Turkey map, Map of Turkey, Ankara, Armenia, Iran, Iraq, Syria, Greece, Black Sea
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The Republic of Turkey, as it is officially called, has long been central to great civilizations, and has been the site of great human evolutionary milestones since the Paleolithic era, with many landmarks of early humanity predating those civilizations still standing. Gobekli Tepe, the oldest known man made religious structure in the world, still remains in Turkey and was fashioned long before agriculture. The famous city of Troy was founded in the neolithic age and flourished into the late Iron Age, later to be ruled by the Greeks, Thracians, and Romans, who replaced Anatolian culture with their own. They were followed by the Byzantines when Roman empire was split in two, each half to Emperor Theodosius's sons; they brought in Eastern Christianity to the region and built a thriving empire while the western half of the Roman empire collapsed under poor administration and raids.
It wasn't until the 11th century that the Seljuk Turks began to introduce Arabic and Islamic cultures and religions. By 1071, the Turks had taken the entire region from Byzantine kings. By the time the Mongols arrived, the Seljuk empire had become the Sultanate of Rum. The Mongols overran the country quickly, ruling until 1243, letting it fall into several separate beyliks after the death of Ghengis Khan. One of these small principalities would eventually become the beginning of he Ottoman Empire, which would eventually reunite the entire country with the rest of their empire until 1918 as racial and nationalist tensions tore the country apart along with war. The Ottoman Empire began to decline in the 19th century, leading to decades of nationalism, racism, and violence. As the empire began to weaken, many people displaced from the Balkans moved in, leading to sudden and heightened ethnic tensions and eventually massacres, especially against Armenians. Turkey denies the forced deportation and death of 1,500,000 ethnic Armenians, an event mourned every year in Armenia. Massacres were also carried out against ethnic Partic Greeks and Syrians.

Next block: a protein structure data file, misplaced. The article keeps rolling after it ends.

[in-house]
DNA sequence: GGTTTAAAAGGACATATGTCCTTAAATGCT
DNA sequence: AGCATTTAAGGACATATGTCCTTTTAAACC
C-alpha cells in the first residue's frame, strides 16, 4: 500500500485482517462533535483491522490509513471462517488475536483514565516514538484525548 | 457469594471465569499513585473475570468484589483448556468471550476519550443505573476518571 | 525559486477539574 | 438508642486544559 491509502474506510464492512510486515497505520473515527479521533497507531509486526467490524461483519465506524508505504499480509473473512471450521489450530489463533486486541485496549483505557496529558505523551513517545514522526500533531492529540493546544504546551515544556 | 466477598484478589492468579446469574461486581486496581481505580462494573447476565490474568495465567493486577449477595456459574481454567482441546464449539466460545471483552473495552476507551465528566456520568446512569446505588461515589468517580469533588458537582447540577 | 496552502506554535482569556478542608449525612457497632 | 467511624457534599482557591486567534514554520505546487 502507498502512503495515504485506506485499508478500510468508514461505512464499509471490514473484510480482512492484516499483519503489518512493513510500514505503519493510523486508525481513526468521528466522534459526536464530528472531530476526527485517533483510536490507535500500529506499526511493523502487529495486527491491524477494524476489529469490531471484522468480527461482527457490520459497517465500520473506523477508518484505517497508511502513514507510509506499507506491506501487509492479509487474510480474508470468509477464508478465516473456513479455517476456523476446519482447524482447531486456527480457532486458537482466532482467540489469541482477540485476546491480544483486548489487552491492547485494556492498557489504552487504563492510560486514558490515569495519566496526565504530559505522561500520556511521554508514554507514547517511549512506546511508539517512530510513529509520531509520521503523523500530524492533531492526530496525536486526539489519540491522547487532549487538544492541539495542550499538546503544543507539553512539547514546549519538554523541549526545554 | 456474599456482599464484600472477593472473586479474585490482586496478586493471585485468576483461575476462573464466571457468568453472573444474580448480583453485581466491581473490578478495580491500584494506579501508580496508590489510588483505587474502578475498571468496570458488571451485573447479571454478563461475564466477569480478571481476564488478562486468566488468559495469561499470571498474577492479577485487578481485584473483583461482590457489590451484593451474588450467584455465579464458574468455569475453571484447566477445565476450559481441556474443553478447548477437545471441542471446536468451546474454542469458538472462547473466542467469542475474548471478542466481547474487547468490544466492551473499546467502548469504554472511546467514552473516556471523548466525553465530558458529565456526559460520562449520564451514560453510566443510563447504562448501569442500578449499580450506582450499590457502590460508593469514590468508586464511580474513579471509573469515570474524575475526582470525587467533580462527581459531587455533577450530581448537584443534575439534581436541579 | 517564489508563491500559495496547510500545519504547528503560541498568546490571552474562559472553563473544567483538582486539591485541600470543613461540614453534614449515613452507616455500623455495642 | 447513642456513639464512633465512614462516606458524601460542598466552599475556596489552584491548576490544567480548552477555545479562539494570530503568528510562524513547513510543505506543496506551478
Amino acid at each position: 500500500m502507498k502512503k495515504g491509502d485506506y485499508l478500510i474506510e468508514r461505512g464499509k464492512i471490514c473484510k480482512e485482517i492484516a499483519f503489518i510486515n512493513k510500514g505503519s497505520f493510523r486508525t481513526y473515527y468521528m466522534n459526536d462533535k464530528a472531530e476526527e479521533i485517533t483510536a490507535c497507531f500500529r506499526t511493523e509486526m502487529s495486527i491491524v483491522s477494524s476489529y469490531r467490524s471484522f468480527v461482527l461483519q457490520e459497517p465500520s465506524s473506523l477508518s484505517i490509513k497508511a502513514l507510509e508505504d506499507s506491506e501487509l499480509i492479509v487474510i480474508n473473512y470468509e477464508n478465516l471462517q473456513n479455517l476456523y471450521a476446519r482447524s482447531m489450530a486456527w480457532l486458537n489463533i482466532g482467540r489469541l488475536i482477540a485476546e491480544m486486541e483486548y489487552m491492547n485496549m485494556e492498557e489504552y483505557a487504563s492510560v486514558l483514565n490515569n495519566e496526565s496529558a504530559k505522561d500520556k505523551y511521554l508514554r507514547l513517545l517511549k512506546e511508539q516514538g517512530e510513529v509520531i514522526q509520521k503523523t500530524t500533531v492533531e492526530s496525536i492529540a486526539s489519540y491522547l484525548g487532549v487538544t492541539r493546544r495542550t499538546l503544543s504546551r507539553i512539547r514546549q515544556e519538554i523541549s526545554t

Following its defeat in WWI, the Ottoman empire was divided into several partitions according to the Treaty of Sevres, signed in 1920. Resentful of foreign and distant management, many partitions took up arms and drove out the occupying armies. The Turkish War for Independence lasted from 1919-1922, securing independence in 1923, led by Kemal Ataturk, who began the foundation for the country at the tail end of WWI. Tired of violence and ethnic prejudice, the country remained neutral in WWII until it joined the allies in the last year of the war. Coups, several internal and the third by nearby Cyprus,, interrupted democratic politics in 1960, 1971, 1974, and 1980.
Between 70% to 75% of the population are ethnic Turks and 18% Kurds, while the rests of the population tends to be Greek, ethnic Jewish, or Armenian. Since independence, the country has had a strong tradition of secularism, although 99.8% of the population is Muslim. For ten years, beginning in 1998, the European Court of Human Rights has made more than 16,000 judgments against the country, ranging from death to torture, to limits on freedom of speech and other rights. The country-wide ban on hijabs as been lifted in various public facilities—universities in 2011, government buildings in 2013, and in schools in 2014.
Most of the country lies on the Anatolian peninsula, putting it 97% of the country in Asia and the rest in the Middle East and Europe, with the capital, Istanbul, in both Asia and Europe. The country sees an overall Mediterranean climate, with the climate ranging to colder, more arid, or wetter. It is home to 40 national parks, and the birth place of the Angora Sheep, Angora Rabbit, and Turkish Van cat, known for enjoying water and swimming.

Area: 783,562 sq km
Pop: 81,619,392 (2014)

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